Sunday, August 30, 2009
Becoming the Answer to Our Prayers
Becoming the Answer to our Prayers: Prayer for Ordinary Radicals
© 2208 Shane Claiborne and Jonathan Wilson-Hartgrove
"As a beautiful flower that is full of hue but lacks fragrance, even so fruitless is the well-spoken word of one who does not practice it." - Siddhartha Gautama, quoted in What the Buddha Taught
Over a month ago, reader Pom Pom suggested that I look into Shane Claiborne. While my library held one of his books, it was then checked out and remained so until last week. In the time since, I've listened to various sermons/talks by Claiborne and find him to be a very interesting personality -- as well as a symphatetic one. Becoming the Answer to Our Prayers is written for praying Christians, and would best be deceived by them. While a more naturally-centered person like myself can make Claiborne and Wilson-Hartgrove's message applicable, the book is focused on the text of three Christian prayers found in the Gospels and Epistles.
The two authors both write in the first-person in an informal matter. Content wise, they are most concerned with wedding faith with action: faith is less believing-in-things and more doing things based on beliefs. Instead of bickering over healthcare, for instance, Claiborne tells the story of a community that paid tithes to provide a common pool of money for members who needed it. In the decades that this pool has been in operation, he says, it has provided millions in healthcare support. While prayers are often prayed to God in the expectation that he will fulfill needs, the expectation here is that people step up and take a more active role in living their values. The great mystery, Claiborne says, is that God allows himself to be limited by the actions of people: he chooses to work through people by inspiring them to action rather than by doing it himself.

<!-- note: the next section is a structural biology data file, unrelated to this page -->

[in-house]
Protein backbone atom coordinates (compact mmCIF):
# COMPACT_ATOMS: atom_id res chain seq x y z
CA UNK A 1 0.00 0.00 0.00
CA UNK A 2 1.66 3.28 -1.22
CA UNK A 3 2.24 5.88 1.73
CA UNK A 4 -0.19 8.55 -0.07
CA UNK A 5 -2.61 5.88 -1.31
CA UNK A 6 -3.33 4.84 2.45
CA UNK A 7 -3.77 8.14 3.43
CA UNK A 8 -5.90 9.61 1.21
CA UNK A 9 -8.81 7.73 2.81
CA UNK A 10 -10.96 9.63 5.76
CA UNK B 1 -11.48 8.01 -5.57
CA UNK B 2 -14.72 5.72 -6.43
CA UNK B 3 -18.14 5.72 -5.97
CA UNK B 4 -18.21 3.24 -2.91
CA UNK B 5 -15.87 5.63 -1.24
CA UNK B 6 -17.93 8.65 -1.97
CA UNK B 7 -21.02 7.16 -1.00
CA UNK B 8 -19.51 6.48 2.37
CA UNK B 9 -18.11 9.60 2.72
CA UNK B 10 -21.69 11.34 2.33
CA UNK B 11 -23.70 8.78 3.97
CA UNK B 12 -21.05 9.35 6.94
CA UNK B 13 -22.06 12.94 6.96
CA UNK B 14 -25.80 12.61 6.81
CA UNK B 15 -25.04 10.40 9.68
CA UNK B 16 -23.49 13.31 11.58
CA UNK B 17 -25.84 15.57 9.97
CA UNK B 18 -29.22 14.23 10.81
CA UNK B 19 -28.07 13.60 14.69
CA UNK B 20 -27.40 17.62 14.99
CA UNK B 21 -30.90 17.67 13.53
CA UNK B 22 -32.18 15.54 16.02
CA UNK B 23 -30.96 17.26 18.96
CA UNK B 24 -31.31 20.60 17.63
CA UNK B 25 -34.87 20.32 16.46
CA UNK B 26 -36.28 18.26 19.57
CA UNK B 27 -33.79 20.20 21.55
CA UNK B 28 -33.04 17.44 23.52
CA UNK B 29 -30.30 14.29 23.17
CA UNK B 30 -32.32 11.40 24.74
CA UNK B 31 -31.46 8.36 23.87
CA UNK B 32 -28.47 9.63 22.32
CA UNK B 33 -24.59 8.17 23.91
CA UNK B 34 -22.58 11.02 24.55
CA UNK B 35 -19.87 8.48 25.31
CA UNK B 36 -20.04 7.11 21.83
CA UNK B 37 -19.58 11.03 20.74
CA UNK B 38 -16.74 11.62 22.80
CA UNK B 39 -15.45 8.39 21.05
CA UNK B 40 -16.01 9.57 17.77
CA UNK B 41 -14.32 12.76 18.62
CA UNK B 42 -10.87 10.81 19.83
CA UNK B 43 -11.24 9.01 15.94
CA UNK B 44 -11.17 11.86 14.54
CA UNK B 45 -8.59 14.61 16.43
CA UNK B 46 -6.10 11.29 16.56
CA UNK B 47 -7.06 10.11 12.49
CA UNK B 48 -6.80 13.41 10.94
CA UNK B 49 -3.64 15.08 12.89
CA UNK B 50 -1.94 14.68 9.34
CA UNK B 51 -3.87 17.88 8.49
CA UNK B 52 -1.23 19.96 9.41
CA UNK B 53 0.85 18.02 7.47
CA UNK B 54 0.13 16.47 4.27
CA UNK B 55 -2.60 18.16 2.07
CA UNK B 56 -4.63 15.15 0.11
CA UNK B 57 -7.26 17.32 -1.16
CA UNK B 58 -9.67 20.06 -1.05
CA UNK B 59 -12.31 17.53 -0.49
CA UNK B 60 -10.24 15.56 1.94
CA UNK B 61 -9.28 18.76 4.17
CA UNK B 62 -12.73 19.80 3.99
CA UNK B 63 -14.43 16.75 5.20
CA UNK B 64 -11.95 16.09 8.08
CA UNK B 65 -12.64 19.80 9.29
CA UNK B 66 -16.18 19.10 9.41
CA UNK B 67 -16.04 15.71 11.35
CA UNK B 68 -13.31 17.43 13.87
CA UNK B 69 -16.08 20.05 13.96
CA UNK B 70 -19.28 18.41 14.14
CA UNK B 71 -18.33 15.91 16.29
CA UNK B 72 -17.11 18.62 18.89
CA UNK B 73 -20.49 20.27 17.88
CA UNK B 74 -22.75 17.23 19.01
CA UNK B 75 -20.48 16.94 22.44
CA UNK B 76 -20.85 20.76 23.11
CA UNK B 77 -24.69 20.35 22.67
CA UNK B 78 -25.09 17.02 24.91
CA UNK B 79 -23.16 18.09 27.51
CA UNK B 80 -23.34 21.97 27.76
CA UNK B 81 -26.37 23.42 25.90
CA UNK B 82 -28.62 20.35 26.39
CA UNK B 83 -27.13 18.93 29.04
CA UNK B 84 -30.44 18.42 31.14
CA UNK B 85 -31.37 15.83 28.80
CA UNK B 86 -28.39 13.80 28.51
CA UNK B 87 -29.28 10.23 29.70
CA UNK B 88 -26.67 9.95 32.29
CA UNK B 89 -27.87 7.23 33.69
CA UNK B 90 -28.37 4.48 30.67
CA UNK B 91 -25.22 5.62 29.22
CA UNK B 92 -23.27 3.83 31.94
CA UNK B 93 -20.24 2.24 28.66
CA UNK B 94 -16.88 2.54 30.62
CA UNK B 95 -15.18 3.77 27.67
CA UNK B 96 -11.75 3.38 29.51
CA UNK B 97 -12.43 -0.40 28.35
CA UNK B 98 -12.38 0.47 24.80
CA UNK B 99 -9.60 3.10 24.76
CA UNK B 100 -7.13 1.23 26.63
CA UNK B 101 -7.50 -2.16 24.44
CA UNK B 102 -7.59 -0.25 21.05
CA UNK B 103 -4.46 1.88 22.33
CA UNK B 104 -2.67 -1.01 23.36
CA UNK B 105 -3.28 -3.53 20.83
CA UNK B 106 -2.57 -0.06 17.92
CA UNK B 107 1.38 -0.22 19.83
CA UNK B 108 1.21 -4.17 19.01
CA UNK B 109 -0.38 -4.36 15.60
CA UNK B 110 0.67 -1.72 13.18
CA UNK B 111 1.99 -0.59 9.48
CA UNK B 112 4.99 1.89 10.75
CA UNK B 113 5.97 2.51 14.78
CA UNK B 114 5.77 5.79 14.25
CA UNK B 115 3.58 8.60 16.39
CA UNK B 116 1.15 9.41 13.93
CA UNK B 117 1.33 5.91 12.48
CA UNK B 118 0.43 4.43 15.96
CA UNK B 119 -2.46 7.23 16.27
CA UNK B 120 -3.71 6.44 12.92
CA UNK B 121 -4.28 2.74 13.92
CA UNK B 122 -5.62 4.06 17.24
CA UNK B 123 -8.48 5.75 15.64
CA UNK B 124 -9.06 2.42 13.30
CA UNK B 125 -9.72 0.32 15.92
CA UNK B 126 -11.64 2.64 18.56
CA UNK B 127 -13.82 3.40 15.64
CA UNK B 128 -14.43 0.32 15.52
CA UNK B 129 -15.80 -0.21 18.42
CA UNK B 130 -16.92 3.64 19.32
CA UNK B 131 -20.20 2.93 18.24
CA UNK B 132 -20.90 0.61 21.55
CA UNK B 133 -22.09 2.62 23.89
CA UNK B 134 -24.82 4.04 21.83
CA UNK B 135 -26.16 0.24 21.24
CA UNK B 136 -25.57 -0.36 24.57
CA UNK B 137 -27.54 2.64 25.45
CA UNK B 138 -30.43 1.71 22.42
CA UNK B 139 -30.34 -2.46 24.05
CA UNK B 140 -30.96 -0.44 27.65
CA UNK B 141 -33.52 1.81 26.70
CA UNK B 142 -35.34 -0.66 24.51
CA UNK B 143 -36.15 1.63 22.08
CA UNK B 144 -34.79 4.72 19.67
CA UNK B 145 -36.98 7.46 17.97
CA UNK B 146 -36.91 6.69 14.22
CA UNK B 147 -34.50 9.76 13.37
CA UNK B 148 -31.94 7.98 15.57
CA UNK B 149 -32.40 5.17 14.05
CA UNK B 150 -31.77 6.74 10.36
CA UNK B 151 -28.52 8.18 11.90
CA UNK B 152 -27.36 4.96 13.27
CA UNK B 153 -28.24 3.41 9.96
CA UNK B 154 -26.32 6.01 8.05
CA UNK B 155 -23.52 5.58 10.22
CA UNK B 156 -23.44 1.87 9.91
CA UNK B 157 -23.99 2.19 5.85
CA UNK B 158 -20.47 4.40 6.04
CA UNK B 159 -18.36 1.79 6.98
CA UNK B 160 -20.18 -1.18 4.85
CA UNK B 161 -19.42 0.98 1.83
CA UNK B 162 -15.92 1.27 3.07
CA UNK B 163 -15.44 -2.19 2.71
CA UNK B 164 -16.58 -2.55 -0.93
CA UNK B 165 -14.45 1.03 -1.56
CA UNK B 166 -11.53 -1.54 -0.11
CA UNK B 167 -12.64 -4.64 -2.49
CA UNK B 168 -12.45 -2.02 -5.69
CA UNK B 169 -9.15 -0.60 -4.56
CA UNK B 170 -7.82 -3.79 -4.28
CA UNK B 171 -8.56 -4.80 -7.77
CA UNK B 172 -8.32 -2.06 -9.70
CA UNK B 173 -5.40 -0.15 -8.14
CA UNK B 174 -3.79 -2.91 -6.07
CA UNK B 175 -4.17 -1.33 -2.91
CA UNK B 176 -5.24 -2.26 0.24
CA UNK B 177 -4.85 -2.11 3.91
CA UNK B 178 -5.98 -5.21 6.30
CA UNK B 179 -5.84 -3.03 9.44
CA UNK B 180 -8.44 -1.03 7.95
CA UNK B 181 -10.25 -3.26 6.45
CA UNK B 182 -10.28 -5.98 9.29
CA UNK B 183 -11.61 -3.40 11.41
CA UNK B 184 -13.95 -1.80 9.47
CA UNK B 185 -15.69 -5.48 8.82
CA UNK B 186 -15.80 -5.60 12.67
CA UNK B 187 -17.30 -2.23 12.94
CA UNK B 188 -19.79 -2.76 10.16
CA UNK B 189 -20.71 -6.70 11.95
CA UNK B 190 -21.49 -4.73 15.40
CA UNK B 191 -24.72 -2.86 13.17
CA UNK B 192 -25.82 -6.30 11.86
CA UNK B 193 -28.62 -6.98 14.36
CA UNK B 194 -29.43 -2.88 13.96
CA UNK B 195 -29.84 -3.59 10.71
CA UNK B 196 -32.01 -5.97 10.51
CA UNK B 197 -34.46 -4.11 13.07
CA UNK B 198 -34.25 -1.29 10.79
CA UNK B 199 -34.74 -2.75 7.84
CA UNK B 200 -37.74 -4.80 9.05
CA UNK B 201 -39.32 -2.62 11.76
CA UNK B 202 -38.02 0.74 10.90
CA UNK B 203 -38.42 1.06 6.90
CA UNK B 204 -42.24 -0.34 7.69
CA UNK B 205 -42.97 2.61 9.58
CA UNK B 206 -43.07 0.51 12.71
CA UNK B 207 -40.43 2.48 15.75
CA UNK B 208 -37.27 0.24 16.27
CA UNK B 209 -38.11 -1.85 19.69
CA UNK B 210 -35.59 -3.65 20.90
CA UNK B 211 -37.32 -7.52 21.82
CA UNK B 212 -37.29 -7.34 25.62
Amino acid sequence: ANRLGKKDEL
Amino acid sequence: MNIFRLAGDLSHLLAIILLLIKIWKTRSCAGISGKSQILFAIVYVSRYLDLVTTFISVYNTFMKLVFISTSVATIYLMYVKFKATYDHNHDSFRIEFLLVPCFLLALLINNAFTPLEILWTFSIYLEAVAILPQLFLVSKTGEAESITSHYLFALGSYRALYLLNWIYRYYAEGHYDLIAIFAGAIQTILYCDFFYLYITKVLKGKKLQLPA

I like Claiborne for the same reason I like this book to whatever extent I like it: I believe in fulfilling worldviews. I can't separate my philosophy from my politics, or my 'spirituality' from science, or my beliefs from my actions -- and I appreciate movements built on similar commitments Claiborne's approach reminds me of Buddhism's eight noble truths, emphasizing "right livelihood" and "right action" right alongside mindfulness.